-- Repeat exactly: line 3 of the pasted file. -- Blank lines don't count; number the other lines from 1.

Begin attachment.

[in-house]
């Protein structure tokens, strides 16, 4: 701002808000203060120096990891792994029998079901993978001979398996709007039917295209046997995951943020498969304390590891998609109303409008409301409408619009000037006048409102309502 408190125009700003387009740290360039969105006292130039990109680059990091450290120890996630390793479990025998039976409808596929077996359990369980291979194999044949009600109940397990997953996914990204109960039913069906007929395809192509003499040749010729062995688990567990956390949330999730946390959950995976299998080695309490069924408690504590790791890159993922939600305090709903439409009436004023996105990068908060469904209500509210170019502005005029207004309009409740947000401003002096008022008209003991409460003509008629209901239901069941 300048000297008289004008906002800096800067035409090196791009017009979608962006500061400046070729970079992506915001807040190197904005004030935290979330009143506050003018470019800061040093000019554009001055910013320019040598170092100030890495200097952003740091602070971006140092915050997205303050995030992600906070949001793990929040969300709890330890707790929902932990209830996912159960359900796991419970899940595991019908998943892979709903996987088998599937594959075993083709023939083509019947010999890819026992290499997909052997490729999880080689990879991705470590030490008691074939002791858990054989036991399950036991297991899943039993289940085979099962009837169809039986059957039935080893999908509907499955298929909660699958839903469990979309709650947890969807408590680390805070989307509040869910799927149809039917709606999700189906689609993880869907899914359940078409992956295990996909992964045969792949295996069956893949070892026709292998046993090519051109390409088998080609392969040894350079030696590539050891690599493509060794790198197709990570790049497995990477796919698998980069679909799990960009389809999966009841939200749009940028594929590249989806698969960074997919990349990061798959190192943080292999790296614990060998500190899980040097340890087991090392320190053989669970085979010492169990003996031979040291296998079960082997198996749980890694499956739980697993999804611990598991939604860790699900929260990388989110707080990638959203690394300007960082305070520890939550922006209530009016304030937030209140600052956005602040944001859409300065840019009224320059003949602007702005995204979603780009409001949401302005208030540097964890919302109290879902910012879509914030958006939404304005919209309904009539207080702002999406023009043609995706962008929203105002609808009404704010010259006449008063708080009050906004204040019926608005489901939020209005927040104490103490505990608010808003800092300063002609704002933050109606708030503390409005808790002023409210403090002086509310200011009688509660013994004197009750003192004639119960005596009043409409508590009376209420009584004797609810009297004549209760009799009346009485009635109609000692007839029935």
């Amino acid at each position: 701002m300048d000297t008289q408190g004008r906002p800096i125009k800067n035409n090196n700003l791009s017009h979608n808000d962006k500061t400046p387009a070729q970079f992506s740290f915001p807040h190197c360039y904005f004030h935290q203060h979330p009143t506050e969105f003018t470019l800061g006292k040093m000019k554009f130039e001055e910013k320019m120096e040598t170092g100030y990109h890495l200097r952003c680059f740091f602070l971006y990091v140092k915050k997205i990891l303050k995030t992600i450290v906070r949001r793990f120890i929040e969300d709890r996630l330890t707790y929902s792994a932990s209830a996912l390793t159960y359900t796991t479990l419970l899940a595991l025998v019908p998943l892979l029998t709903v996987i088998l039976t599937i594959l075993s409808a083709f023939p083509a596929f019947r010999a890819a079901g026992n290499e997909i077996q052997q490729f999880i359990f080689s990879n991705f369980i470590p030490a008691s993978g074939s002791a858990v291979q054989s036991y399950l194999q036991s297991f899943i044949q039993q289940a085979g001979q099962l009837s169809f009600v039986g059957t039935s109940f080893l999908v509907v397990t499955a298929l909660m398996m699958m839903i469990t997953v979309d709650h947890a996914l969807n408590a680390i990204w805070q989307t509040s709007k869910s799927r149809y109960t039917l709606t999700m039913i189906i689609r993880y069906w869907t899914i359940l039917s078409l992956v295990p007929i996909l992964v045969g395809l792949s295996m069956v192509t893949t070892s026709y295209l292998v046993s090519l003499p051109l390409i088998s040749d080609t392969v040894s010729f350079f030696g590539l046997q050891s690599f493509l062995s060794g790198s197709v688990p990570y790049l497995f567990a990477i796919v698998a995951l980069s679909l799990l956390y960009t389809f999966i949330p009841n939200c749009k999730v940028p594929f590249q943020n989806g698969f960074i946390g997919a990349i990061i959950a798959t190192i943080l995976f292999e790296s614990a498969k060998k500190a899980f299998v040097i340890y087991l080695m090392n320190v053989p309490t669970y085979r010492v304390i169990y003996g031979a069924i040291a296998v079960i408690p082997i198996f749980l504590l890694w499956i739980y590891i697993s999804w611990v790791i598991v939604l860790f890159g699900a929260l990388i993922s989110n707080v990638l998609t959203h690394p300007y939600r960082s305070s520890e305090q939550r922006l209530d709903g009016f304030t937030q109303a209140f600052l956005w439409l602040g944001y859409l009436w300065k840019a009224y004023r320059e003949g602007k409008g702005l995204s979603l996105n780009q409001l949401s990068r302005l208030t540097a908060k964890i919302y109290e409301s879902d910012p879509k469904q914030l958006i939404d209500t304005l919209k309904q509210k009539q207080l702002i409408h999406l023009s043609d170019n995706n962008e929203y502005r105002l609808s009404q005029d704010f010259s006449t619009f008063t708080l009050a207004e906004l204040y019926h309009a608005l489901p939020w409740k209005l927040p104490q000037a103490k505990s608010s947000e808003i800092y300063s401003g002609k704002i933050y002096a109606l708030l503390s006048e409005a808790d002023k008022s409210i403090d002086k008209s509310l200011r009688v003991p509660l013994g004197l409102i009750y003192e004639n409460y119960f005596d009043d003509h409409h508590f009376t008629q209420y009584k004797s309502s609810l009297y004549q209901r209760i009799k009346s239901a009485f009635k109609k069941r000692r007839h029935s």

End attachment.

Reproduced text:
């Amino acid at each position: 701002m300048d000297t008289q408190g004008r906002p800096i125009k800067n035409n090196n700003l791009s017009h979608n808000d962006k500061t400046p387009a070729q970079f992506s740290f915001p807040h190197c360039y904005f004030h935290q203060h979330p009143t506050e969105f003018t470019l800061g006292k040093m000019k554009f130039e001055e910013k320019m120096e040598t170092g100030y990109h890495l200097r952003c680059f740091f602070l971006y990091v140092k915050k997205i990891l303050k995030t992600i450290v906070r949001r793990f120890i929040e969300d709890r996630l330890t707790y929902s792994a932990s209830a996912l390793t159960y359900t796991t479990l419970l899940a595991l025998v019908p998943l892979l029998t709903v996987i088998l039976t599937i594959l075993s409808a083709f023939p083509a596929f019947r010999a890819a079901g026992n290499e997909i077996q052997q490729f999880i359990f080689s990879n991705f369980i470590p030490a008691s993978g074939s002791a858990v291979q054989s036991y399950l194999q036991s297991f899943i044949q039993q289940a085979g001979q099962l009837s169809f009600v039986g059957t039935s109940f080893l999908v509907v397990t499955a298929l909660m398996m699958m839903i469990t997953v979309d709650h947890a996914l969807n408590a680390i990204w805070q989307t509040s709007k869910s799927r149809y109960t039917l709606t999700m039913i189906i689609r993880y069906w869907t899914i359940l039917s078409l992956v295990p007929i996909l992964v045969g395809l792949s295996m069956v192509t893949t070892s026709y295209l292998v046993s090519l003499p051109l390409i088998s040749d080609t392969v040894s010729f350079f030696g590539l046997q050891s690599f493509l062995s060794g790198s197709v688990p990570y790049l497995f567990a990477i796919v698998a995951l980069s679909l799990l956390y960009t389809f999966i949330p009841n939200c749009k999730v940028p594929f590249q943020n989806g698969f960074i946390g997919a990349i990061i959950a798959t190192i943080l995976f292999e790296s614990a498969k060998k500190a899980f299998v040097i340890y087991l080695m090392n320190v053989p309490t669970y085979r010492v304390i169990y003996g031979a069924i040291a296998v079960i408690p082997i198996f749980l504590l890694w499956i739980y590891i697993s999804w611990v790791i598991v939604l860790f890159g699900a929260l990388i993922s989110n707080v990638l998609t959203h690394p300007y939600r960082s305070s520890e305090q939550r922006l209530d709903g009016f304030t937030q109303a209140f600052l956005w439409l602040g944001y859409l009436w300065k840019a009224y004023r320059e003949g602007k409008g702005l995204s979603l996105n780009q409001l949401s990068r302005l208030t540097a908060k964890i919302y109290e409301s879902d910012p879509k469904q914030l958006i939404d209500t304005l919209k309904q509210k009539q207080l702002i409408h999406l023009s043609d170019n995706n962008e929203y502005r105002l609808s009404q005029d704010f010259s006449t619009f008063t708080l009050a207004e906004l204040y019926h309009a608005l489901p939020w409740k209005l927040p104490q000037a103490k505990s608010s947000e808003i800092y300063s401003g002609k704002i933050y002096a109606l708030l503390s006048e409005a808790d002023k008022s409210i403090d002086k008209s509310l200011r009688v003991p509660l013994g004197l409102i009750y003192e004639n409460y119960f005596d009043d003509h409409h508590f009376t008629q209420y009584k004797s309502s609810l009297y004549q209901r209760i009799k009346s239901a009485f009635k109609k069941r000692r007839h029935s």